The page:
‘Bee glue’ allergy is on the rise

March 9, 2020 / Duncan Fisher
A new study advises caution with this natural skincare additive

If you like doing things the old-fashioned way, you probably embalm your mummies with propolis, or ‘bee glue’. This is a waxy plant exudate that caulks up beehives, and that’s supposed to have some use as a remedy for certain skin ailments. The Pharaohs used it on their dead, the Greeks and medievals used it on the living, as medicine, and we use it still, as a general soothing ingredient in lotions, balms, shampoos, and cosmetics.

Does it actually do anything? The jury is out on that. It does seem to have some anti-bacterial, anti-fungal, and anti-viral properties. But as with a lot of folk remedies, the data fund, such as it exists, needs filling out.

One thing it does do, worryingly, is cause allergy.

This is part of what was discovered in an enormous review of contact allergy in Europe, just now completed. Findings are being published in the British Journal of Dermatology.1

Allergy is when your immune system mistakenly mobilises to fight a foreign substance, spoken of as an ‘allergen’, that’s normally harmless.

In this study, 56 dermatology centers across Germany, Austria, and Switzerland pooled data on their patients undergoing testing for skin allergy between 2007 and 2018 – that’s 125,436 people – and found that propolis has been causing problems. What’s more, the problems, for some reason, have been on the increase.

The allergy rate rose during the study period from 2.35% to 3.94%. That’s a rise of 68%.

It’s impossible to know why it’s rising, at this point. That’s because we don’t know where, in all the commercially available products, people have been getting exposed to bee glue and sensitising to it.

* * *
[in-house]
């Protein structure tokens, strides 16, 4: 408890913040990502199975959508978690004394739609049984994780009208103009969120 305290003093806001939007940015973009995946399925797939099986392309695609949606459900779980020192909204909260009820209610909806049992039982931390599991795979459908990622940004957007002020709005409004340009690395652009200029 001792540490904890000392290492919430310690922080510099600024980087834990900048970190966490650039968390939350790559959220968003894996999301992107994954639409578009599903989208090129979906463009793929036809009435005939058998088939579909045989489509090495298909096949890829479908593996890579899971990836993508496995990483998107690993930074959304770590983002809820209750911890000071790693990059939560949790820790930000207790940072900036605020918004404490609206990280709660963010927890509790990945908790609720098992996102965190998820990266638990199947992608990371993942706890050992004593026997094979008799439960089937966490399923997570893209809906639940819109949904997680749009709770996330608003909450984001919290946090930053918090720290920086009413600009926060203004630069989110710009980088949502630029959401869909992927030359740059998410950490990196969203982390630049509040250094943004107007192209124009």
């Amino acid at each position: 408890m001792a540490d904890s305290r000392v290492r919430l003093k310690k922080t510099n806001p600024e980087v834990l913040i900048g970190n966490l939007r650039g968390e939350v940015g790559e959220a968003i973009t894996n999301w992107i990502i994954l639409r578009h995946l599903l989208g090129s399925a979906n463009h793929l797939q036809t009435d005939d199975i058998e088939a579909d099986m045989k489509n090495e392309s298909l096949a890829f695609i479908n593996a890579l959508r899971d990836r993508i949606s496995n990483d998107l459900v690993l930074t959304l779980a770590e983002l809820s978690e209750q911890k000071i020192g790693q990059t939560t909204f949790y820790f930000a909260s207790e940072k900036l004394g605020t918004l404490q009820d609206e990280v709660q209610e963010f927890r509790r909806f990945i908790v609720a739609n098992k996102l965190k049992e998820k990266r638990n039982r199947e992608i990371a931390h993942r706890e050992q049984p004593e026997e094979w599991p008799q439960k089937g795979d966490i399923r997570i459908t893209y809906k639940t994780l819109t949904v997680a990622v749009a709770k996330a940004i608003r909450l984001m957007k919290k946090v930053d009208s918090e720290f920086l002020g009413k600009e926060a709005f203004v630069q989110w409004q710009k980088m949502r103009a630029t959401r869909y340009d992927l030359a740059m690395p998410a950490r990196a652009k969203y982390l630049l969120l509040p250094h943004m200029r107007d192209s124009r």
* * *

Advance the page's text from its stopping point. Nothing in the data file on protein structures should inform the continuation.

It is a worrying trend, though, not so much because anybody will die of it (that’s hard to imagine with bee glue), but for what it says about how people use homeopathic products.

‘Natural,’ observes Professor Wolfgang Uter, lead author of the paper, doesn’t necessarily mean safe.

If the trend continues, he says, even harmless-sounding bee glue is going to need some formal risk assessment. While anything left on the skin can cause problems, theoretically (that’s the nature of allergy), propolis in particular is beginning to look like trouble. ‘Trouble’, in the form of contact dermatitis, can mean redness, skin swelling, blistering, or itching. It’s pretty unpleasant.

But it’s also avoidable. You don’t have to use it. If you are using it, and your skin starts to irritate, stop (and tell your doctor).

By all means, continue to use propolis when you’re wrapping your mummies. But on yourself? The latest word is to be careful.

1 Uter W, et al. Br J Dermatol. 2020 Fb 27. Doi: 10.1111/bjd. 18946. [Epub ahead of print]

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